While many were watching to see whether the groundhog Punxsutawney Phil predicted an early spring in the annual ritual Monday, pagans around the world were having their traditional Imbolc festivities. The festival, which falls on Feb. 2, celebrates the first signs of spring.

For pagans, or Wiccans, in the Northern Hemisphere, Imbolc (pronounced "im'olk") takes place during some of the coldest and darkest times of the year, when people are longing for the warmth of spring and summer. Still, the festival is meant to recognize the small seasonal changes that are starting to appear.  

“It’s a time of year when you can physically begin to see the shift,” Bo Nelson, a Wiccan from Wisconsin, told International Business Times. “Sure, it is still cold, and here in Wisconsin we got the most snow we have seen all year hours after our celebration. But the days are getting longer and there is hope and excitement that spring is soon to come.”

For those unfamiliar with Imbolc, below are three answers to common questions surrounding the pagan festival:

What is the history behind Imbolc?

Imbolc originated as a Gaelic festival that celebrated the beginning of spring. Until today, it falls at the midpoint between the winter and spring equinox, usually around Feb. 1. The word “imbolc” refers to sheep’s milk in Old Irish. During ancient times, lactating ewes represented one of the first signs of spring.

Imbolc is also called Brigid’s Day, referring to the Celtic goddess of fertility (later canonized in Catholic tradition) who was reborn on Imbolc from the crone of winter to the maiden of spring. Brigid represents regeneration, livestock and light. Pagans honor her memory during this time by lighting candles and hearth fires and celebrating the sun’s rays.

What are the rituals associated with the festival?

Pagans tend to celebrate Imbolc with rituals that focus on spiritual purification and dedication. Wiccan priestess Selena Fox of Circle Sanctuary, a Wiccan church in Wisconsin, suggests performing purification rites to cleanse one’s body, thoughts and emotions. Other rituals include participating in torchlight processions to jump-start the upcoming agricultural season, lighting candles to represent the return of the sun, and starting a sacred fire in honor of goddess Brigid’s sacred flame.

While some rituals take place in group setting, Imbolc celebrations also encourage personal reflection.

“It is a time when we as individuals begin to make our own personal goals as well, and we talk about the 'seeds' (both symbolic and literal) we tend to plant in the coming year,” Nelson said, describing how common topics of conversation in his community involve talking about summer vacations and plans for their gardens. “I think we naturally spend all winter looking forward and making plans for the spring and summer, but Imbolc is the time when we first begin to put those goals into motion,” he said.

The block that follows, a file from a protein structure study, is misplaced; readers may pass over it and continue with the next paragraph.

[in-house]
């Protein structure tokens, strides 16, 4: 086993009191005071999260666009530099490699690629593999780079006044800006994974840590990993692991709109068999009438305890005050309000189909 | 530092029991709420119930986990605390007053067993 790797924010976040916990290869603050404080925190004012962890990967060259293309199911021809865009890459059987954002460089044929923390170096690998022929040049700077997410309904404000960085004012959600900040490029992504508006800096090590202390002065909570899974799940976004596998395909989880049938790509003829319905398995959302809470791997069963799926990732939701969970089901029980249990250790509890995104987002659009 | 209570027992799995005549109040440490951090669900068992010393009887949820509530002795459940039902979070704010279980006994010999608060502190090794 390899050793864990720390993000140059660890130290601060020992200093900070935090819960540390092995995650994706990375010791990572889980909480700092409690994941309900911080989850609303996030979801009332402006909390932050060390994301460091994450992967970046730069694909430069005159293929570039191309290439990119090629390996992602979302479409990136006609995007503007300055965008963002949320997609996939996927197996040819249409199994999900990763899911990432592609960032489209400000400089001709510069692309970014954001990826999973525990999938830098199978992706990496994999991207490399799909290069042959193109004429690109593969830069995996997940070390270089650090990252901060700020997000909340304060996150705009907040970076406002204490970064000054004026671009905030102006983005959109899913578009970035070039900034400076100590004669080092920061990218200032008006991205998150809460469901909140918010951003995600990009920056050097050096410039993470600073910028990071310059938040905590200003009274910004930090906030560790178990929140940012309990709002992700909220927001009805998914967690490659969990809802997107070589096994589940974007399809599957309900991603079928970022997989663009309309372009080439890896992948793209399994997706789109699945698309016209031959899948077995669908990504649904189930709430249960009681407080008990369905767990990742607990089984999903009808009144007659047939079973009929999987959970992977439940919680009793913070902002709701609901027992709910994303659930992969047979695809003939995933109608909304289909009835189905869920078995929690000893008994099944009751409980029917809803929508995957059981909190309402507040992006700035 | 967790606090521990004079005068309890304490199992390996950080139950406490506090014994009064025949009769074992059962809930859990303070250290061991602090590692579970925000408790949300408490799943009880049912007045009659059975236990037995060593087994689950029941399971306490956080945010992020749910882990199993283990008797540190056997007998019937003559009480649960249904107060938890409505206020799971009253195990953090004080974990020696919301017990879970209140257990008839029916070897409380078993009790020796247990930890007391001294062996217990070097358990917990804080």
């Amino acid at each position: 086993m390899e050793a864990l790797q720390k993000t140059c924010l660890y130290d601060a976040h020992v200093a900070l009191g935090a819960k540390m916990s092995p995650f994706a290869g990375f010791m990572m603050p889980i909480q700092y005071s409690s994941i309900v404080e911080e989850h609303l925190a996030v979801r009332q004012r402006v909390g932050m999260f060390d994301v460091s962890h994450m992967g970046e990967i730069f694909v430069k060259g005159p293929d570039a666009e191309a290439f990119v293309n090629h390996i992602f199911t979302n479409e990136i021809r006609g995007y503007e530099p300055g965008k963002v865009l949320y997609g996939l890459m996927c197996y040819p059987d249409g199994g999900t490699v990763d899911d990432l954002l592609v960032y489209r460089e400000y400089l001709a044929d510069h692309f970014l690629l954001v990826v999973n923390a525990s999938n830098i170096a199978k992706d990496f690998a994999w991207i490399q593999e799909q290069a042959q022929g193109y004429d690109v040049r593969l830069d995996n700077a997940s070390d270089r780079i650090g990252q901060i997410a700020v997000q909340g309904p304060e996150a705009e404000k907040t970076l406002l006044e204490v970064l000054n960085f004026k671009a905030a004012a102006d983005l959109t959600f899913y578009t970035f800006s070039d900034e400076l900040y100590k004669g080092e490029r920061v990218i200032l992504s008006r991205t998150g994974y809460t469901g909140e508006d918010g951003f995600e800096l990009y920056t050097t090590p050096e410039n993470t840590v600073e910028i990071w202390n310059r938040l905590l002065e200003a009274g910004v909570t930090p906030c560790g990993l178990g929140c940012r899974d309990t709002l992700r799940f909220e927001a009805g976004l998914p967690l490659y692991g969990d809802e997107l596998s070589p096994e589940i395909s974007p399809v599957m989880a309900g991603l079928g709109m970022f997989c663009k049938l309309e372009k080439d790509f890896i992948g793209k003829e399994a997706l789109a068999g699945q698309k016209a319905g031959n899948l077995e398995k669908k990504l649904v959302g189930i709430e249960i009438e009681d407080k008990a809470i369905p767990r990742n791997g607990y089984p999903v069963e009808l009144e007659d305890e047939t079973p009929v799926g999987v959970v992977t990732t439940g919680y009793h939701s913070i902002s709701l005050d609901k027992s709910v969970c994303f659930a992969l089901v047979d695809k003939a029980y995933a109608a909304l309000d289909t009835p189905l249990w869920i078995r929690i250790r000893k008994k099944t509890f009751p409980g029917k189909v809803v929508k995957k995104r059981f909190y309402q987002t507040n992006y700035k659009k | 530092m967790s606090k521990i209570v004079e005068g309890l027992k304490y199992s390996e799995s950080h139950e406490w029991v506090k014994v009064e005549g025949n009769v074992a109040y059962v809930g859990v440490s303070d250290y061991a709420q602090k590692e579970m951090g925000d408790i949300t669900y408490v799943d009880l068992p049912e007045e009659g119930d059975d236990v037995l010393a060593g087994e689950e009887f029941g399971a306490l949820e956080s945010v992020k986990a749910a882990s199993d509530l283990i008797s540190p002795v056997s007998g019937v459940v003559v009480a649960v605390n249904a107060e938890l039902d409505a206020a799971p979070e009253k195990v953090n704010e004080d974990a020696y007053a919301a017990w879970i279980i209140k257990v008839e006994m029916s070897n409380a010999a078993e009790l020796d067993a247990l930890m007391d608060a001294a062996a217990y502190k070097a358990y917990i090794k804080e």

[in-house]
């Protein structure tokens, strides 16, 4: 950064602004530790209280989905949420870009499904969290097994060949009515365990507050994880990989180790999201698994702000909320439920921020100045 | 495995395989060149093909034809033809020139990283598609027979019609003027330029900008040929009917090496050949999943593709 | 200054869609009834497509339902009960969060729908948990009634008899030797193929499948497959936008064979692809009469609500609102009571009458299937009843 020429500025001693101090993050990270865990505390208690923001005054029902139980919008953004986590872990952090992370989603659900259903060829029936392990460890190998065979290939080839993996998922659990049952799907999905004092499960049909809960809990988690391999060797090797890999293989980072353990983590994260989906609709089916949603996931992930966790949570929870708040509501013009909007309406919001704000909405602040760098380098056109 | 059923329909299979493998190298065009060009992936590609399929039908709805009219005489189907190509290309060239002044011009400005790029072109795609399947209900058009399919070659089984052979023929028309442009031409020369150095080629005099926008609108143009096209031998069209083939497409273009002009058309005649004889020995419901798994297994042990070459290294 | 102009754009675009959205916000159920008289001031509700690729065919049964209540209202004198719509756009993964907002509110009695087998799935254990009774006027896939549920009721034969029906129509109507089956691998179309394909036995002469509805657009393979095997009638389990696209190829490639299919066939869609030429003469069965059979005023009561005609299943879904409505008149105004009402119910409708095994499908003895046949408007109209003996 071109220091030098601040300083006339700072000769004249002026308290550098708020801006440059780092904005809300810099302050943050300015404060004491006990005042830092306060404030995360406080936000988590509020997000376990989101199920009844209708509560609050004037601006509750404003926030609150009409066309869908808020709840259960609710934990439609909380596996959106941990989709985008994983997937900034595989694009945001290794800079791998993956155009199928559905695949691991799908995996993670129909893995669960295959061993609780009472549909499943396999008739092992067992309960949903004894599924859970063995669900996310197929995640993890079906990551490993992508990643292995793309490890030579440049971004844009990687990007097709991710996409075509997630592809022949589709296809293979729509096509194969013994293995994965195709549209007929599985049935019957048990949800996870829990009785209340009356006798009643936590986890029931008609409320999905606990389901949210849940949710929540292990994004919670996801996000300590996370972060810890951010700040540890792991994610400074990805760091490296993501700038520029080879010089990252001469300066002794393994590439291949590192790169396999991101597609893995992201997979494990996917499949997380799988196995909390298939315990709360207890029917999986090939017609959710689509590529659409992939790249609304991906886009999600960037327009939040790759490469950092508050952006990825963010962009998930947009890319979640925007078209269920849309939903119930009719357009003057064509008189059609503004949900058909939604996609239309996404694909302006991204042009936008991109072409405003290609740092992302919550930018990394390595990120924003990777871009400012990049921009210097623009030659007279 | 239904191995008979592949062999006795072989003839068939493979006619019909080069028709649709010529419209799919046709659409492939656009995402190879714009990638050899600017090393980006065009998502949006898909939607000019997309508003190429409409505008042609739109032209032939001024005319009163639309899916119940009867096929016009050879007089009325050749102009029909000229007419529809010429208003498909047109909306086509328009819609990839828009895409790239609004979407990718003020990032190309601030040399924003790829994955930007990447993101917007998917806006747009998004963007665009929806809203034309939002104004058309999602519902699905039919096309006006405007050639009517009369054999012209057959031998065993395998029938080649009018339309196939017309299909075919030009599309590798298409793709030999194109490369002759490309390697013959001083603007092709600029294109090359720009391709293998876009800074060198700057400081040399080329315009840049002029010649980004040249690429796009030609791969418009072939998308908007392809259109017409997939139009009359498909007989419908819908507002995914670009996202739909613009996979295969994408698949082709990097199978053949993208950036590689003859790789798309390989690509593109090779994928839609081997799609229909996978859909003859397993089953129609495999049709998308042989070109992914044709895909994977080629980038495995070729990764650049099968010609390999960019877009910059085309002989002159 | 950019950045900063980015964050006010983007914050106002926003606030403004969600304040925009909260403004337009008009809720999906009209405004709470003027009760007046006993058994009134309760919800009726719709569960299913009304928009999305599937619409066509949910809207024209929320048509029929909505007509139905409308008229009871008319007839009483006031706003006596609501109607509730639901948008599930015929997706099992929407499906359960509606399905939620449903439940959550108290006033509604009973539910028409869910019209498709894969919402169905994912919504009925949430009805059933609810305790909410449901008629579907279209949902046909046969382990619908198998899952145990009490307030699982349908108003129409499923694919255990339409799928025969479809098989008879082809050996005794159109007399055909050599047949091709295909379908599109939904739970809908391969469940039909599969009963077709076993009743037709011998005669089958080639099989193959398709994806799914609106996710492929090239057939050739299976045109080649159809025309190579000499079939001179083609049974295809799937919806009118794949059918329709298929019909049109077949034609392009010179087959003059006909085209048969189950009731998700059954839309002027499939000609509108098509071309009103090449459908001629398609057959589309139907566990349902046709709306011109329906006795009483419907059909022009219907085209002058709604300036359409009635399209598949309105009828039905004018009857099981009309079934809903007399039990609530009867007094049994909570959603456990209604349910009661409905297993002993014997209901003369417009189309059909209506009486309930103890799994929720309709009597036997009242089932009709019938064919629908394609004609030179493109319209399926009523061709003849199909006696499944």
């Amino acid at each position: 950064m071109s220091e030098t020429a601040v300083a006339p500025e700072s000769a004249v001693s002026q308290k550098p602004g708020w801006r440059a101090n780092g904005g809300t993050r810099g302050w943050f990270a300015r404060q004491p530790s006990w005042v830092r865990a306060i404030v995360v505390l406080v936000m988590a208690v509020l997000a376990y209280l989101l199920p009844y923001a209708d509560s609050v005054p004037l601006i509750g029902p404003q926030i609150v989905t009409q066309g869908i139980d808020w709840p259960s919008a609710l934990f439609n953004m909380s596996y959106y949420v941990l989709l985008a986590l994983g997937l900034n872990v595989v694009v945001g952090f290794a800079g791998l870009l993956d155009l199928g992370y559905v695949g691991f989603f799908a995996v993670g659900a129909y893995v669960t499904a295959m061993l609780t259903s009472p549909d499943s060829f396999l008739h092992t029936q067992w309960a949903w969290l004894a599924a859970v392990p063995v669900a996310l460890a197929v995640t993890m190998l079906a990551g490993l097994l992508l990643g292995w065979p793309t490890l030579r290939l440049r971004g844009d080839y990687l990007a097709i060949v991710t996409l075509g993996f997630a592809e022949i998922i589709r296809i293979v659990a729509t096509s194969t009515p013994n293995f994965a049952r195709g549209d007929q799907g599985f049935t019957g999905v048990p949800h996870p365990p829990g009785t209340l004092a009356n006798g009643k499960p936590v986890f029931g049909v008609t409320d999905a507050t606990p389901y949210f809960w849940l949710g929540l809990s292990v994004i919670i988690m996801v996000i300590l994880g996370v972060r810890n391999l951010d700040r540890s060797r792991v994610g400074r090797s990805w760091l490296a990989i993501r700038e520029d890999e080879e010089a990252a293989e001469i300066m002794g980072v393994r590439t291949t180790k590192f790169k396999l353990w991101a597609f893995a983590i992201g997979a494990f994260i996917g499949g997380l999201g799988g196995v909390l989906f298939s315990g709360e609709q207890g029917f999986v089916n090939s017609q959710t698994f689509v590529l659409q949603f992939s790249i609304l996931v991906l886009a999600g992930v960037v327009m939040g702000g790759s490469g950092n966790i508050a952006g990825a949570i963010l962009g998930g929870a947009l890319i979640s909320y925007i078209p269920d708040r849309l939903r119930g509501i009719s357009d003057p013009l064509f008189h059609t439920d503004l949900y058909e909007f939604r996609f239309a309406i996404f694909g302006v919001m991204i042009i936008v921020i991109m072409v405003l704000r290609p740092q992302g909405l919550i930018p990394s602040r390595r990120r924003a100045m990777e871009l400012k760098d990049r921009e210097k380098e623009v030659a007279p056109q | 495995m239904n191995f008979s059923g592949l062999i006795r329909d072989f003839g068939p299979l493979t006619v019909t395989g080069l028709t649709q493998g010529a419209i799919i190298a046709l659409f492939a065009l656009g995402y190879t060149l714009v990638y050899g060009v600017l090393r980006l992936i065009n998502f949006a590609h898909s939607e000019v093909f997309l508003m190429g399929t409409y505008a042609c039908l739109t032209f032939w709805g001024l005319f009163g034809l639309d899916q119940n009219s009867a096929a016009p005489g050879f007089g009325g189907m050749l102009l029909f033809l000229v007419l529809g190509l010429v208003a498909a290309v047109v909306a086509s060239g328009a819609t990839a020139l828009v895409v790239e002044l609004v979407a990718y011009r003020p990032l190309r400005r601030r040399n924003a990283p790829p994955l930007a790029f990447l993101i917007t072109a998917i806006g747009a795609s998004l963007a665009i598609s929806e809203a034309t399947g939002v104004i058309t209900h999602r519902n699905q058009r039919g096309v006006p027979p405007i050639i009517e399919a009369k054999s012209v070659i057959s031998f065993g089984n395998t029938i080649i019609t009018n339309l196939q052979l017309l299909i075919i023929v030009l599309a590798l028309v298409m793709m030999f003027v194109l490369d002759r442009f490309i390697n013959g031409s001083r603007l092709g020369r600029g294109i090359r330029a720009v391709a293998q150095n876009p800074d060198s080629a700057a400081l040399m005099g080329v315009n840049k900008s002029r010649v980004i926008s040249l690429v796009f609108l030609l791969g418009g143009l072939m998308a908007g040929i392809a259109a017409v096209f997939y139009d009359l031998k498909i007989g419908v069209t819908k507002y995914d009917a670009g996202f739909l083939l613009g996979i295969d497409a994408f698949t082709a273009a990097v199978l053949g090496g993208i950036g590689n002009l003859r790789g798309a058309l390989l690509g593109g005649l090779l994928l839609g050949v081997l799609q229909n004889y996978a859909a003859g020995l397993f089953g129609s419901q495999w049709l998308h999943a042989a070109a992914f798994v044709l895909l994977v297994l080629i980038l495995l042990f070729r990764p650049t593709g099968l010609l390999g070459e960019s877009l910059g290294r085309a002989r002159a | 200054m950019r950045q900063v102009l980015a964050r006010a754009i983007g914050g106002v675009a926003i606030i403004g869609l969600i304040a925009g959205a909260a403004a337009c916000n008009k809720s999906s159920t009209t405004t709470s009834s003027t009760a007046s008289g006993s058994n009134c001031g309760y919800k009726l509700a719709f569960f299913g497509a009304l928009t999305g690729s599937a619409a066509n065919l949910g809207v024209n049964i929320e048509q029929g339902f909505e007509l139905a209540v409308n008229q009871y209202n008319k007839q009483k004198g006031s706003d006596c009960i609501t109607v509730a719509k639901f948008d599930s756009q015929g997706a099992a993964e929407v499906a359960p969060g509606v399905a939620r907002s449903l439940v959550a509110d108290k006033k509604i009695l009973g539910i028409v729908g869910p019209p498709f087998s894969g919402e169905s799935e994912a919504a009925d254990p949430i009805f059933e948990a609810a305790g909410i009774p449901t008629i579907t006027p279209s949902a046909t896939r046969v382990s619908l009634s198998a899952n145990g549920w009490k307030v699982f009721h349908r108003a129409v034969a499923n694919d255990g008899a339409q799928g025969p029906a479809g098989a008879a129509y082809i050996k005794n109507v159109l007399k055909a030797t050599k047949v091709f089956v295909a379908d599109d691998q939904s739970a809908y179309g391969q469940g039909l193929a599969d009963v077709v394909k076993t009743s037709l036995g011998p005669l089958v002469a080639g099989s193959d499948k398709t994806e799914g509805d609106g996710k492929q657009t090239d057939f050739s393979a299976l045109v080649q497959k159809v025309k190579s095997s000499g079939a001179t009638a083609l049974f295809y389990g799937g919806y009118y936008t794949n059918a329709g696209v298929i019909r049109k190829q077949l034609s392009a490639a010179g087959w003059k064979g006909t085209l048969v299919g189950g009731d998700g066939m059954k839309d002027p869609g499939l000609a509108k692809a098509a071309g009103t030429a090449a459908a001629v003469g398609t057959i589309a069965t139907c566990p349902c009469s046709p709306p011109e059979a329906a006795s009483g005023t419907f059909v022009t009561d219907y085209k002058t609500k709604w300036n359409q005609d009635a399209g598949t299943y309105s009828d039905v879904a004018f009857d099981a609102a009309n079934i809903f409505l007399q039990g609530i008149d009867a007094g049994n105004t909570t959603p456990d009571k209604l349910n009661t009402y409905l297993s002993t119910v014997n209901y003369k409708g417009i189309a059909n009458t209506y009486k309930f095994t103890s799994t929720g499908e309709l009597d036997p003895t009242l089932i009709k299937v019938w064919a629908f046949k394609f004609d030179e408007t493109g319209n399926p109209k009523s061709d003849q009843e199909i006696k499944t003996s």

Like other pagan holidays, there’s not one single way to celebrate. Nelson’s family draws upon the candle tradition by collecting candle wax from his family’s home altars and from candles burned during other festivals throughout the year.  

“At Imbolc we will take the chunks of wax and we will carve in words or wishes for ourselves, our family and our community for the upcoming year. We then melt all the wax down in a single pot and create new candles out of them to light in honor of the festival.  The candles will be lit regularly from then until spring returns,” he said.

For Heather Greene, the managing editor of a pagan news site, the Wild Hunt, Imbolc is an elusive holiday.

“For me, Imbolc is an honoring of what's not present yet. It represents the words yet to be spoken, the potential in our spirits, the 'calm before a storm' of growth, the quiet before the show, and the unknown baby before its birth,” Greene told IBTimes. “Imbolc's beauty is in its waiting and not knowing.”

How is it related to Groundhog Day and Candlemas?

Imbolc is considered a precursor to two February holidays: Groundhog Day and Candlemas Day. The latter is a Christian tradition that originated in the fifth century to commemorate Mary’s ritual purification 40 days after the birth of Jesus Christ. At the time, children would be taken to the temple in Jerusalem and presented to God by their parents.

In early Christianity, Candlemas was a day when candles were brought to the church to be blessed. Candles served a practical and spiritual purpose. Not only were they light and heat sources during winter but they also reminded believers of Christ and the “light” he brought to Earth. Clergy would distribute the blessed candles. Their longevity represented how long and cold winter would be.

Groundhog Day also shares similarities with Candlemas and Imbolc. The secular festival which takes place in Punxsutawney, Pennsylvania, among other locations across the state, stems from German lore, where a sacred badger can determine the coming of spring.